THE RISE of women in the workplace is well illustrated by the promotion of Theresa May to PM and Hilary Clinton to US Presidential hopeful, but it has had an equally dramatic effect in UK homes.
Despite disappointingly slow progress in previous decades, women are now increasingly landing prominent roles in the workplace right across the UK, according to the latest reports.
But it is the effect this has had on the average UK household – and the sea-change in the role of men at home, in particular – that is most striking.
The 2016 man spends 150% more time helping with household chores, such as cooking, the laundry and cleaning, than they did 15 years ago.
In fact, research by laundry experts Dr Beckmann, reveals that for 73% of males, carrying out these domestic chores regularly is now part of their weekly routines, up from just 45% in 2002.
To out that in context, the average British adult male spends nearly six hours a week performing domestic tasks, up from just over two hours 15 years ago.
According to British blokes, a modern man should be able to cook (67%), know how to wash clothes (71%), perform domestic duties like vacuuming the house (89%) and picking up the children from school (64%).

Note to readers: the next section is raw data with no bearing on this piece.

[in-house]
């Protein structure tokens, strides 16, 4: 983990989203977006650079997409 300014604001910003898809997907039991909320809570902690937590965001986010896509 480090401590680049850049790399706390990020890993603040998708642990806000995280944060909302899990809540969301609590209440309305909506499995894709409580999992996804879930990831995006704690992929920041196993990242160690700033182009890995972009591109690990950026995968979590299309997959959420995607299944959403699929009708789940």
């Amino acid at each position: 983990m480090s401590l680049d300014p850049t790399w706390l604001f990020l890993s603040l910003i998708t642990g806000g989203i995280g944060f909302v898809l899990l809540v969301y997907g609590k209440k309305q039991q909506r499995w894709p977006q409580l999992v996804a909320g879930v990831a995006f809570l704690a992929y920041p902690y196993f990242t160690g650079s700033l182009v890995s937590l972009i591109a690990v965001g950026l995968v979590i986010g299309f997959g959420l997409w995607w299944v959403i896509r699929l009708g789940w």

The study revealed that 71% of men believe it is only fair that they cook, where possible, at least three times per week.
And women agree – eight in 10 women (82%) said domestic duties should be split equally, while nearly all of the women polled (98%) said it was a good thing that traditional gender roles were being challenged.
Susan Fermor from Dr Beckmann said: “We were surprised to discover that, in many ways, both sexes have very similar feelings for what constitutes masculinity in the modern era.
“Traditional gender roles are evolving, and it’s great to see that as women enjoy more prominent senior workplace roles, men are picking up their fair share of domestic duties.”